Canadian Mining Journal


The global mining industry’s ‘technology adoption’ problem

The Norcat CEO explains how his organization addresses it

A demonstration of Hard-Line Solutions’ teleremote technology at Norcat’s underground test mine. CREDIT: NORCAT

The global mining industry has embarked on a remarkable innovation and technology transformation journey – driven in part by unprecedented pressure for executives to enhance shareholder value, improve productivity and safety, and expand asset utilization. As this unfolds, Norcat has had an unrivalled opportunity to watch and learn.

From our Sudbury, Ont., technology innovation cluster, we have seen mining companies, as well as mining technology and innovation ecosystems, work together to achieve these goals and ultimately drive sustained prosperity for the industry. We run the only regional innovation centre in the world with an operating mine. Our Underground Centre enables start-ups, small-to medium-size entities (SMEs), and international companies to develop, test, and showcase new technologies in an actual mining environment.

This one-of-a-kind active laboratory creates, connects, and brokers relationships between mining tech firms (builders of innovation) and global mining companies (buyers of innovation). As such, it fosters a tech ecosystem like no other in the world.

Given our privileged perspective, we offer these meaningful and bold insights to help mining executives overcome the innovation adoption hurdle.

The innovation adoption hurdle

What’s the problem plaguing the industry? Is it innovation? No. Global mining does not have an innovation problem. It has what loosely can be defined as a “technology adoption” problem. By participating in discussions and innovation workshops with mining executives, we contend that companies realize the importance of innovation. However, they struggle with knowing how to deploy, use, and integrate innovation to achieve their strategic priorities.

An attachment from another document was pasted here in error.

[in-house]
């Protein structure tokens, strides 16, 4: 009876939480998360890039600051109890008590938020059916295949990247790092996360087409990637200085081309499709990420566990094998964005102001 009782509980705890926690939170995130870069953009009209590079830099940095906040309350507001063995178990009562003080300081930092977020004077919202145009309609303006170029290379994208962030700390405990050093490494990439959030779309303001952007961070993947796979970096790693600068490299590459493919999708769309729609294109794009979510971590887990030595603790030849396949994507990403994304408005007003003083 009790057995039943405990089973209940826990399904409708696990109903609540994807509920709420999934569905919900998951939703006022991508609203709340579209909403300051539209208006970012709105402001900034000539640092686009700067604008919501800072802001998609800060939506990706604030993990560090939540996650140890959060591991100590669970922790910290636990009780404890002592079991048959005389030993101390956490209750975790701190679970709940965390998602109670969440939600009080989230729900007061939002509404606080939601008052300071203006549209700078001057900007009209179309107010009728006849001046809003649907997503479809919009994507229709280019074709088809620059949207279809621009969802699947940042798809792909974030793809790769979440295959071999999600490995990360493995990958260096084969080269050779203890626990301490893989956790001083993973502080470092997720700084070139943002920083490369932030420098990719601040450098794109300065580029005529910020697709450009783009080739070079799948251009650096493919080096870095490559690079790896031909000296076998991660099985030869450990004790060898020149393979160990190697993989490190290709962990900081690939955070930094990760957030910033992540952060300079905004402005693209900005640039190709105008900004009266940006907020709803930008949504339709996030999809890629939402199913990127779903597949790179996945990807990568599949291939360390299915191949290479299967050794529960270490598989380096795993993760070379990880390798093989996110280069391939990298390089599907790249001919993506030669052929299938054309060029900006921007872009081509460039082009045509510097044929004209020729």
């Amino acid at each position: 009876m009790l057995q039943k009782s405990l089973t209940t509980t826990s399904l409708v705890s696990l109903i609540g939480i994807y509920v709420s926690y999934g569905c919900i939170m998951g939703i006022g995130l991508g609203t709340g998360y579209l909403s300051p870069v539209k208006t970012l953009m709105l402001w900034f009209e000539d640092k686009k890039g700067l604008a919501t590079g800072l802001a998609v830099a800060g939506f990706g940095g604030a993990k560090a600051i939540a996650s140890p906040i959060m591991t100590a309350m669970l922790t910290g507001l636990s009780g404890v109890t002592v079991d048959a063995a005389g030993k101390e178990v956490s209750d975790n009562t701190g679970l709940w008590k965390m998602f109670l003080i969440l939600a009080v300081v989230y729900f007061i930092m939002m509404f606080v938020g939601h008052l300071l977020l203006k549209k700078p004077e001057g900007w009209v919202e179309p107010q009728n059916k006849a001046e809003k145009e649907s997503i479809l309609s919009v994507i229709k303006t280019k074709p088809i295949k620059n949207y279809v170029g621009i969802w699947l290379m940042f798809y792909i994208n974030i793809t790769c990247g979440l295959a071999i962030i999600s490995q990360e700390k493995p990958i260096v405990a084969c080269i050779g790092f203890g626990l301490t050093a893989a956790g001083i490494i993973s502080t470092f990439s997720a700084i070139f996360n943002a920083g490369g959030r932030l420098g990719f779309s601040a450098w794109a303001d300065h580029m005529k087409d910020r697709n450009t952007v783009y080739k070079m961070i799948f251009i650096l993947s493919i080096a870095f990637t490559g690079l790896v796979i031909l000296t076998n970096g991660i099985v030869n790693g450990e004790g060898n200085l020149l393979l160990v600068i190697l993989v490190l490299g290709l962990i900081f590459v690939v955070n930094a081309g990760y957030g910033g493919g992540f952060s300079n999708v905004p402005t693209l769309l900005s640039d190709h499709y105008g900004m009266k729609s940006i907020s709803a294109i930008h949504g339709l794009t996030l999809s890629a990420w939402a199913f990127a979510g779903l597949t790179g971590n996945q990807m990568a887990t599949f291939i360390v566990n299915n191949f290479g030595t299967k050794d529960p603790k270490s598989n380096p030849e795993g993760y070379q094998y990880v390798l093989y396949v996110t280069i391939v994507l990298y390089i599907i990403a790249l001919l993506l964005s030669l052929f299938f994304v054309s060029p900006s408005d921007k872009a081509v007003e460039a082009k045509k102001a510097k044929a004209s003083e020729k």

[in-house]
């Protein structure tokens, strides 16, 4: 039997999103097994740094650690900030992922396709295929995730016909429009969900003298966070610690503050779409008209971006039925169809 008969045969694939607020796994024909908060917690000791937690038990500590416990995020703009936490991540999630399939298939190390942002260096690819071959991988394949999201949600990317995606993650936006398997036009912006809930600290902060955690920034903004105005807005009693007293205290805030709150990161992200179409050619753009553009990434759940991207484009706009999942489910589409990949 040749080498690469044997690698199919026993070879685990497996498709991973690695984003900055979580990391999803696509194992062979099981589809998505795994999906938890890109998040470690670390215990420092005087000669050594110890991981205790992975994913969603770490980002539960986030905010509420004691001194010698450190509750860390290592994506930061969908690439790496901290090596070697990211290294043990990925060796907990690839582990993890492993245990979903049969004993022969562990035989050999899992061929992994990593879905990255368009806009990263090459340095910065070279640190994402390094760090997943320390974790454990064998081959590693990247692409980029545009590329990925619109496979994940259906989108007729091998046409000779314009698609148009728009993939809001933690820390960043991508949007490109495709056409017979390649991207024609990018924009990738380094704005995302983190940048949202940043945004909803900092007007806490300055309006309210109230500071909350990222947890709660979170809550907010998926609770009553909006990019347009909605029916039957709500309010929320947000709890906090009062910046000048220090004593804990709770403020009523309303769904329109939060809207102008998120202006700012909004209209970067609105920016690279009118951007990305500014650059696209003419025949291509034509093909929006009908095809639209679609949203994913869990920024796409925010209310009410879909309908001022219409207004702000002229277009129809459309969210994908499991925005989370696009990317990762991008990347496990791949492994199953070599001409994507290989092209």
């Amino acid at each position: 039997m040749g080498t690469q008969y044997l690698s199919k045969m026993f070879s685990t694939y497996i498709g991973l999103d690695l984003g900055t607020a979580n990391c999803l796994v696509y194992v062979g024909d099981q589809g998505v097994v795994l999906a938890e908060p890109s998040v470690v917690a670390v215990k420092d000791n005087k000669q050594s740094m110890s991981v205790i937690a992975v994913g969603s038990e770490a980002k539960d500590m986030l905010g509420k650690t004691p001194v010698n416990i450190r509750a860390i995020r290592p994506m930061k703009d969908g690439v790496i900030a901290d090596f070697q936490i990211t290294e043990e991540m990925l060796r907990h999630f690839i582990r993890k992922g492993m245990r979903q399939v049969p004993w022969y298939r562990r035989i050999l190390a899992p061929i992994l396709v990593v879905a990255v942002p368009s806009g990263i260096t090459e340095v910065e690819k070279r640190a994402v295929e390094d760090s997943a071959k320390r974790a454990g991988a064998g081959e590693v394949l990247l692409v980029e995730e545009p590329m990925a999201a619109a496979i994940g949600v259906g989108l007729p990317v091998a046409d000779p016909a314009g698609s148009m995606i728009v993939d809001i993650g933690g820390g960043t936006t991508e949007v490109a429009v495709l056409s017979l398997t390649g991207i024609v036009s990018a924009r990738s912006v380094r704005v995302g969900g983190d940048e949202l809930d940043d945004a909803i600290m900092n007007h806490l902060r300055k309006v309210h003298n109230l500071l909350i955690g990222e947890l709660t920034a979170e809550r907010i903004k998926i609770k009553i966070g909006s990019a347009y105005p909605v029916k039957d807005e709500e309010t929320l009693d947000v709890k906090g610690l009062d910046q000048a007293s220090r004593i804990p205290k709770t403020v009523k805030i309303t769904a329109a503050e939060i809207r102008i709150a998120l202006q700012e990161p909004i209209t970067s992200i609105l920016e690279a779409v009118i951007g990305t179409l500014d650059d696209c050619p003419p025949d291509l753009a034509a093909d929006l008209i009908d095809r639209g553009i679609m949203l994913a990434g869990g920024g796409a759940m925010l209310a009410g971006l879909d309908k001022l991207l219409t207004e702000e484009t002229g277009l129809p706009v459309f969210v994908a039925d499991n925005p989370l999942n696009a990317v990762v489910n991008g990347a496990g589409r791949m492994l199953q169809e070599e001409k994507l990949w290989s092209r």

A great example relates to the perceived lack of data within the operation of an average mining company. Mining companies don’t have a data problem. Instead, they have a data utilization problem. What’s more, solving it doesn’t necessarily require an emerging “home run/big data” technology. Perhaps refining internal processes and using a technology that scores a single or a double could resolve the issue.

The barriers fall into three buckets

The continued expansion of Norcat’s Underground Centre is based on feedback from both mining technology companies and mining companies. We asked them the same question: “What are the main barriers precluding emerging technologies from being adopted by the global mining industry?” Among the varied answers, there were three key action themes from both the buyers and builders of innovation:

  1. Try before you buy: Before mining companies invest or make a “buy” decision to implement a new technology, they want to see it, touch it, and validate that it works. Plus, they want to observe it in an operating mine environment – not on paper, not in an academic lab, not in someone’s garage.
  2. Vet the vendor: Mining executives want surety that the life expectancy of the technology company they are buying from is healthy enough to deliver ongoing service and support over the life of the deployed technology. Does the vendor appear reliable and have the potential to be there for the long haul? These are critical factors.